It’s widely held, but not widely discussed, that there are benefits to a period of recession.

The theory is that a downturn clears away the commercial dead wood, trims the fat and generally leaves an economy leaner and meaner and ready for recovery.

Even so, it’s a shock to learn that Toyota is one of the automotive companies that have grown perilously flabby over the last nine years of continuously rising sales.

A combination of a fall in Toyota’s global sales by 4 percent and a strengthening of Yen (which, at a 13-year high, has smashed the profitability of models exported from Japan) has completed floored the Japanese giant.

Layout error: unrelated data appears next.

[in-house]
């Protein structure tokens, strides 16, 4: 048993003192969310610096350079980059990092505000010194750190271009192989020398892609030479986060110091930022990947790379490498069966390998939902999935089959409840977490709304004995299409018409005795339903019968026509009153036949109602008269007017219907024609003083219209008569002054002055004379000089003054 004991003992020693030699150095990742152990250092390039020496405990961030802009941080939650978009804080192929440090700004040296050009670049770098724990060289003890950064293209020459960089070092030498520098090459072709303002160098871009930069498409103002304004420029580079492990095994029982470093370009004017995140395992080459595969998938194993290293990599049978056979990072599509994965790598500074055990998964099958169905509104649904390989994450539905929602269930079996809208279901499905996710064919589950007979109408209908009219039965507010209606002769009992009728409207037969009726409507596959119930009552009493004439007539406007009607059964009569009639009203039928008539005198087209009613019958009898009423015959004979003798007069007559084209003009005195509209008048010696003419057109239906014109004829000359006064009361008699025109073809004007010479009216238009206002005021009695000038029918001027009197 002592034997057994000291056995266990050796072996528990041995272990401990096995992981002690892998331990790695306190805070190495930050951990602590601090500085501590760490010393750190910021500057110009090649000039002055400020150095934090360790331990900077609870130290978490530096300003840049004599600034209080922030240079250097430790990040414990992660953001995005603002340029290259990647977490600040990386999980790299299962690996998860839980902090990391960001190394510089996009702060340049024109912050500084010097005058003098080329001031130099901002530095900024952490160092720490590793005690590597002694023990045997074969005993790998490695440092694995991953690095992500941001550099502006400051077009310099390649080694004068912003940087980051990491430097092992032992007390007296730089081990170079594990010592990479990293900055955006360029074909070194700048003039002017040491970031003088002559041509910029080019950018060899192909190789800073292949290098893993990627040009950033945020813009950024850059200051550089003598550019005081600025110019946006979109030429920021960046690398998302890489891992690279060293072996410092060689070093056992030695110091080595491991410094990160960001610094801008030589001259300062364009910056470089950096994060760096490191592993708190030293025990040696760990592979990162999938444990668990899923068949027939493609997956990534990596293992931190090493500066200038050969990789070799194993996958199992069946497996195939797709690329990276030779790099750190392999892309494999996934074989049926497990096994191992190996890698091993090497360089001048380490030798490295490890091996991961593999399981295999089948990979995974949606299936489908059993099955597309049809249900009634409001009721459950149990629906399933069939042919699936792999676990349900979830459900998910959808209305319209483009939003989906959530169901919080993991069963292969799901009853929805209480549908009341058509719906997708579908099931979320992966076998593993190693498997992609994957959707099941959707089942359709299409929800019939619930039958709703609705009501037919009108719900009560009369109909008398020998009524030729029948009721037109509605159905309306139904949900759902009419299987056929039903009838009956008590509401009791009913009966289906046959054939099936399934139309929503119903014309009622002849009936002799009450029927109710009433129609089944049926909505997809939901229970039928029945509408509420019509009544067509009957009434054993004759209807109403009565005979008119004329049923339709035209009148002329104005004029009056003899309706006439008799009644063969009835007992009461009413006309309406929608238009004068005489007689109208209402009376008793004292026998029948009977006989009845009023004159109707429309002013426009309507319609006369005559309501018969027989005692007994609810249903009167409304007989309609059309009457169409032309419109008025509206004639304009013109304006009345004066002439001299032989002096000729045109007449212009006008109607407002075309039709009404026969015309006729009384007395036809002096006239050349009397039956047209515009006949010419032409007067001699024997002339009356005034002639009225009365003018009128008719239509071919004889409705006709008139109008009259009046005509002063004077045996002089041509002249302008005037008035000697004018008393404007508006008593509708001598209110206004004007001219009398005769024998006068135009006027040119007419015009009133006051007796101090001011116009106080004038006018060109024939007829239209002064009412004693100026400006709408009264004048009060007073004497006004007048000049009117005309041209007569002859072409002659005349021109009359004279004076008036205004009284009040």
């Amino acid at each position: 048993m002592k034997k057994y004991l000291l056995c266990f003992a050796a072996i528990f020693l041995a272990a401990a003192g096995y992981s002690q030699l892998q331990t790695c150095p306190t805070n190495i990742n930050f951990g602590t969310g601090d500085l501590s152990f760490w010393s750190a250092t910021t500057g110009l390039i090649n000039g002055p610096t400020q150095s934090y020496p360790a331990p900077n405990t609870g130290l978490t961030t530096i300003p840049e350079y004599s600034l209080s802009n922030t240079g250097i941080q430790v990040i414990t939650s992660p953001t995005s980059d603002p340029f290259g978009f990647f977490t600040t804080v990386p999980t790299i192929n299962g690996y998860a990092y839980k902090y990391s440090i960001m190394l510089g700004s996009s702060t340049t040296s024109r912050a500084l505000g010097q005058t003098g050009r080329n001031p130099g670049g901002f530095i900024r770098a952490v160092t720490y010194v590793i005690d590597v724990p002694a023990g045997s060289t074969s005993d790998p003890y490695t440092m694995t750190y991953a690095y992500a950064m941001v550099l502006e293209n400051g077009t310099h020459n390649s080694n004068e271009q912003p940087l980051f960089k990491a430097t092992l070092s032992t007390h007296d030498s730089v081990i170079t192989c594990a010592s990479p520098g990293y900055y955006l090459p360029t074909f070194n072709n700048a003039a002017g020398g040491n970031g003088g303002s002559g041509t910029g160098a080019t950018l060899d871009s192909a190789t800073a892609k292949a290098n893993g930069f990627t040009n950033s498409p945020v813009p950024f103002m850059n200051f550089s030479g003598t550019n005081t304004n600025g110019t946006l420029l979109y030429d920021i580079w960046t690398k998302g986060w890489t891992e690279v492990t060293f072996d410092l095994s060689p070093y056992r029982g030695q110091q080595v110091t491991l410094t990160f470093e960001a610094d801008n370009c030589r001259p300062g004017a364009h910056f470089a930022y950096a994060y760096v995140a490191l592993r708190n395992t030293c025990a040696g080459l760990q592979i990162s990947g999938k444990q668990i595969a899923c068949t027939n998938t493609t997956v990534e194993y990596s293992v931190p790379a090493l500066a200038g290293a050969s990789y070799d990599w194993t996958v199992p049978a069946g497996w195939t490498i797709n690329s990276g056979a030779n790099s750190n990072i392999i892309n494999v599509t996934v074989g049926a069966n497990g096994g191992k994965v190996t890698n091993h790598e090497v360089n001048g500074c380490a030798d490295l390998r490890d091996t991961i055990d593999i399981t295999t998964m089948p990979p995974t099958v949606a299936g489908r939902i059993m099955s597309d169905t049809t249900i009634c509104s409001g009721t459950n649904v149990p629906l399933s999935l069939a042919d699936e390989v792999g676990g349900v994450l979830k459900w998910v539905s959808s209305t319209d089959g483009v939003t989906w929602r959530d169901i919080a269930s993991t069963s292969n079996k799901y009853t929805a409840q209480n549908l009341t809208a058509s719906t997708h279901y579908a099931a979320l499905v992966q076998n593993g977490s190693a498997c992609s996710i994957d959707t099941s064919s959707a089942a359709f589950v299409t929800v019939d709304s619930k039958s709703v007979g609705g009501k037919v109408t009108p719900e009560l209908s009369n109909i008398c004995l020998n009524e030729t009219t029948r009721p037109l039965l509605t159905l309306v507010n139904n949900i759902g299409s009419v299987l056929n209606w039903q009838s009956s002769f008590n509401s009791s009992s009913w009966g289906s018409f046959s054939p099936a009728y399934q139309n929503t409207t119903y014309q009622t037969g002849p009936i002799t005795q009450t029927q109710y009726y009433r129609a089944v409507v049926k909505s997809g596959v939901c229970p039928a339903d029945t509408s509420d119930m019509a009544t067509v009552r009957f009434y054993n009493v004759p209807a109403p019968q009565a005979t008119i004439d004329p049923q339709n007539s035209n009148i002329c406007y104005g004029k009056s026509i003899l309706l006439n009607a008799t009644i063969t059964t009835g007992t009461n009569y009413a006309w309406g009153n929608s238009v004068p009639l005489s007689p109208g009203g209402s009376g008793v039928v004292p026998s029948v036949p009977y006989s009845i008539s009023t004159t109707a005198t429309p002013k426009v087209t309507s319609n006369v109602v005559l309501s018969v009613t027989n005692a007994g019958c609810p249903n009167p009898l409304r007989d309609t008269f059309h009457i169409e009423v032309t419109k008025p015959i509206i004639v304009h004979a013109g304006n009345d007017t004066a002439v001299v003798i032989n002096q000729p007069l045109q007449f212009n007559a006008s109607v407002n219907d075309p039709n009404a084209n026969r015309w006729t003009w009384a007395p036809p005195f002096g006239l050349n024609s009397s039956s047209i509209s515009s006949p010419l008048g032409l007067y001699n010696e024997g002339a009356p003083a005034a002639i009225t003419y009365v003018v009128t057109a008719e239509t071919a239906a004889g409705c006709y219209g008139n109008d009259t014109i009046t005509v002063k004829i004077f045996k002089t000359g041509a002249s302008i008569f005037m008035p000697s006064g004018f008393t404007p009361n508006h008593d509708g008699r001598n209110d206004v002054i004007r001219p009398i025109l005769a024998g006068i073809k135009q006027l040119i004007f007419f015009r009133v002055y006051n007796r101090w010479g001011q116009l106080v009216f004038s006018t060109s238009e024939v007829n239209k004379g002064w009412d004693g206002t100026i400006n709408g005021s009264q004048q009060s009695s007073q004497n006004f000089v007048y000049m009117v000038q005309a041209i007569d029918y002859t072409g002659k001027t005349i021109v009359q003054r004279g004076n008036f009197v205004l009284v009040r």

Operating profit is has crashed from 2.27 trillion yen last year to a likely loss of 150 billion yen (£1.13 billion). It’s the first operating loss since 1941 and analysts say that 2009 will be even worse.

The extent to which Toyota has lost its focus – and now its reputation – for having a remarkable grip on high-quality, low-cost engineering is revealed by an extraordinary promise from President Katsuaki Watanabe.

He says he wants to re-make Toyota so it would be profitable with global ‘bottom line’ sales of just 7 million vehicles. "We must change to become more slim, muscular and flexible," he said.